Cape Town – Is the place of Quinton de
Kock, albeit a player hardly out of touch, suddenly the most endangered of
South Africa’s Twenty20 top-order batting specialists?
The Proteas have an ongoing, hotly-debated
issue in their camp over whether – though many critics consider it a no-brainer
– they feel they can accommodate all of De Kock, captain Faf du Plessis, AB de
Villiers and Hashim Amla in the same XI at the game’s most condensed level.
It will be continuing to trouble the minds
of their brains trust as the national side knuckle down to early preparation in
India for their role in the ICC World Twenty, already underway in its
qualifying phase for minnow nations.
Some of them feel that the quartet are
fighting only for the top three positions, and that different customers must be
stationed in the middle order rather than one of these big-name players shifting
down to No 4.
That raises the question: if the status quo
is doggedly, defiantly stuck to, who is the unlucky man to miss out at the
outset (against England next Friday) of SA’s tournament schedule?
The Proteas rested arguably the main
stroke-playing ace up their sleeves, De Villiers, for the surrendered final
match of the mini-series against Australia at PPC Newlands, but he is expected
to return – and most likely to one of the opening berths – at the WT20.
Du Plessis loves operating at No 3, where
he has batted in all but three of his 31 T20 innings for South Africa and he is
also the country’s most consistently prolific performer in this arena, boasting
a stellar average of 39.80 – a fraction better even than his ODI average of
39.78 – and strike rate of 135.
Meanwhile Amla, not too long ago expected
to be odd man out in the top-three conundrum, has spent the last two personal
outings pretty much making himself undroppable, with successive career-best
scores at the top of the order of 69 not out against England and then an
unusually flamboyant unbeaten 97 against the
Aussies in the Cape Town defeat.
So does all this spell bad news for the
23-year-old De Kock, then?
The left-hander has done little wrong of
late, and boasts two fluent knocks on the trot of his own – 44 against
Australia off 28 balls at the Wanderers and then a particularly quick-fire 25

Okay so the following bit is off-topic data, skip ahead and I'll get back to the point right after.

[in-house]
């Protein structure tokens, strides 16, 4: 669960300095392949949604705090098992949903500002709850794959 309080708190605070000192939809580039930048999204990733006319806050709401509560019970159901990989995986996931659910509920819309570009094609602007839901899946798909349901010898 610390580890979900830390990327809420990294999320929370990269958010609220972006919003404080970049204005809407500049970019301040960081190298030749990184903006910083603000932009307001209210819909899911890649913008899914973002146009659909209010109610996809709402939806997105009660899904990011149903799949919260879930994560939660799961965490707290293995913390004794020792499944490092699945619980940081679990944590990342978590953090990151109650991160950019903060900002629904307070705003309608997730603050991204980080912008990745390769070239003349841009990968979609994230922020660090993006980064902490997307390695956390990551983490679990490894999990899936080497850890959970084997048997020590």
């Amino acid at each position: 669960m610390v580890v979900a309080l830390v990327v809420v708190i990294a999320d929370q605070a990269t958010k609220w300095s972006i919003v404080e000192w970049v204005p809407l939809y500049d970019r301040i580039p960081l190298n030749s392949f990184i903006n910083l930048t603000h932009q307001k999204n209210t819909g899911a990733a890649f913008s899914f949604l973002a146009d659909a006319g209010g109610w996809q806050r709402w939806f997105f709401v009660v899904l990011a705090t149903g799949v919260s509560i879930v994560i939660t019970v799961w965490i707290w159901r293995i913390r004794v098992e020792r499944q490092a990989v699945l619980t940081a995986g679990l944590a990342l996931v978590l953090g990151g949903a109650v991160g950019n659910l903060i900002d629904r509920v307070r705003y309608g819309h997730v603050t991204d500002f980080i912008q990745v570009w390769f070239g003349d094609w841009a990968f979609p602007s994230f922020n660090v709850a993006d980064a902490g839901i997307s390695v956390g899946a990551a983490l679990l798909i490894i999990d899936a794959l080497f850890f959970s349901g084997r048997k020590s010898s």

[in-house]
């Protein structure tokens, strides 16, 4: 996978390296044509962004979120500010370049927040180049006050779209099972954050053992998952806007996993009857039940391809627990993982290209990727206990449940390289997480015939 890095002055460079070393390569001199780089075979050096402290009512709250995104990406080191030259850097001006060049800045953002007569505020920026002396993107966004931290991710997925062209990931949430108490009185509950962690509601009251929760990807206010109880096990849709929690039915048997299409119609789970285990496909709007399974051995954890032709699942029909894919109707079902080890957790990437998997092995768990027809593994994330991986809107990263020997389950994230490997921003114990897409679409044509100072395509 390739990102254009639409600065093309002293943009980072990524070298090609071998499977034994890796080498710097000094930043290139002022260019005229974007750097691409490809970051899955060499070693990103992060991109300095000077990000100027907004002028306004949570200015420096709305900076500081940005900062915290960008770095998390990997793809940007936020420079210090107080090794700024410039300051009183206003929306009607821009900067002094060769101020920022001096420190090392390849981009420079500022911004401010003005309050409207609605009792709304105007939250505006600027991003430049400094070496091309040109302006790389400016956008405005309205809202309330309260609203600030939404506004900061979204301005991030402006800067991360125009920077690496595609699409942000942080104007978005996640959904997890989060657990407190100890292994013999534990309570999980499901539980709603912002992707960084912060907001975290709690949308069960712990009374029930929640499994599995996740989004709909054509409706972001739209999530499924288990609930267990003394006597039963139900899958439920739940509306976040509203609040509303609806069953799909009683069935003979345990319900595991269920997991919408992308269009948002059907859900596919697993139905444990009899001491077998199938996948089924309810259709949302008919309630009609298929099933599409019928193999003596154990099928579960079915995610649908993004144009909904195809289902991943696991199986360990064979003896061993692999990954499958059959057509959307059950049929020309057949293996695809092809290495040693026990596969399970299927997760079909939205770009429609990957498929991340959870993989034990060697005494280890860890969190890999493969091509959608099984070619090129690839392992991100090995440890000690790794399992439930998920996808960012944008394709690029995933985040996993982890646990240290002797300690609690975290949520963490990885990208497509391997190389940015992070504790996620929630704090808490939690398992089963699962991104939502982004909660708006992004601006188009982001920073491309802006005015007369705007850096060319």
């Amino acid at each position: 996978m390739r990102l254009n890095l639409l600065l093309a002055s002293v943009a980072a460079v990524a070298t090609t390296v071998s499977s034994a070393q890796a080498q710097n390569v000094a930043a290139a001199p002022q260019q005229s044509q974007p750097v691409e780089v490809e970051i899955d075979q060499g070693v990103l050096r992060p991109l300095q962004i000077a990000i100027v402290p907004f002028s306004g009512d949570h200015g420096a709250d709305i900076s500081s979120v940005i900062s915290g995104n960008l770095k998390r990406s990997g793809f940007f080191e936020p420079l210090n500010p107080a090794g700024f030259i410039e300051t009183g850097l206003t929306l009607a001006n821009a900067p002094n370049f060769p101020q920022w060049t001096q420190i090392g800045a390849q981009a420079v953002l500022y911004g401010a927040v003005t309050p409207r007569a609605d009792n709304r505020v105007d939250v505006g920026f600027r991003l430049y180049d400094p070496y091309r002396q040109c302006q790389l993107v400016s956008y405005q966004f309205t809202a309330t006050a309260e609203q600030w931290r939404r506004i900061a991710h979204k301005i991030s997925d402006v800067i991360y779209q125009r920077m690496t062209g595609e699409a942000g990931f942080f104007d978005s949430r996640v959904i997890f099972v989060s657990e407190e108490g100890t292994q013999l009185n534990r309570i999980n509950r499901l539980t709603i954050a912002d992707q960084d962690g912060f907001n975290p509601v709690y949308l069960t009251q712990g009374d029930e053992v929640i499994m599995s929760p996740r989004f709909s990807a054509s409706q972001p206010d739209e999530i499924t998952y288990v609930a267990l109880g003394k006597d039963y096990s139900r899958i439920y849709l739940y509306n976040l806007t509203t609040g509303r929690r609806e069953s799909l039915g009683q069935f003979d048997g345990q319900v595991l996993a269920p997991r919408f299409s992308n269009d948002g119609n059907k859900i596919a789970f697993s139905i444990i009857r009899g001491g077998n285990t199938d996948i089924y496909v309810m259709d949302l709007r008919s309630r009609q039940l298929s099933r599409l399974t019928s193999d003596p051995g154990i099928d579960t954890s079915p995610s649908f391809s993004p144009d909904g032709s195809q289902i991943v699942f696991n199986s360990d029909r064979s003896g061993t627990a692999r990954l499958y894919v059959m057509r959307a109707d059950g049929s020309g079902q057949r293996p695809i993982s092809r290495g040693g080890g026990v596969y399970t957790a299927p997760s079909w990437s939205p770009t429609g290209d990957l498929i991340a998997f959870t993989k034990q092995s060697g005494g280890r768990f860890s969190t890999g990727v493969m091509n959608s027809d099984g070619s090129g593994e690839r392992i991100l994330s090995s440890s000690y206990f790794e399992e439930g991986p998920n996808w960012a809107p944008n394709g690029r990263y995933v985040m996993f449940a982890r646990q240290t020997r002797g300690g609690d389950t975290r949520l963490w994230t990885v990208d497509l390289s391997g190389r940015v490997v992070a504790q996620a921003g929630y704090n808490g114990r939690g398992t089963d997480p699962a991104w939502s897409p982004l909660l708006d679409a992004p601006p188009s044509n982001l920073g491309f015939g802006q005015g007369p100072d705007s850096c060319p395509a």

off 13 at Newlands.
Those hardly shout “drop me”, or so you
But De Kock has another string to his bow,
and this is his nicely developing wicketkeeping; he is a top-notch gloveman
standing back to the seamers even if his ‘keeping to box-of-tricks,
unpredictable spinners like Imran Tahir perhaps remains a work in progress.
If you ditch De Kock, it means a recall to
the chore behind the stumps for De Villiers, who supposedly is more prepared to
keep wicket at T20 level than in the other two major formats for the Proteas.
But by asking the near-veteran to perform
that task, you also rob the national team of one of its speediest and most
mercurial outfielders; he and former schoolmate Du Plessis are priceless setters
of standards in that regard, even if the Proteas have a few other good ‘uns in
A personal belief is that De Kock must keep
his place, and also take care of the wicketkeeping.
And yes, if that means room simply must be
found in the team for all four upfront batting aces, you won’t hear any
objections from this corner.
Here’s an extra thought: if the more senior
Amla, De Villiers and Du Plessis are steadfast in their wishes to be in the top
three – Amla’s style is surely suited only to opening – what price the
talented, naturally attacking De Kock making a decent fist of No 4, if it has
to come to that?
He has occupied that berth once in T20
internationals, and it was on his (winning) debut against New Zealand at
Kingsmead in December 2012: he made a boundary-studded 28 not out off 23
deliveries, just for the record …
our chief writer on Twitter: @RobHouwing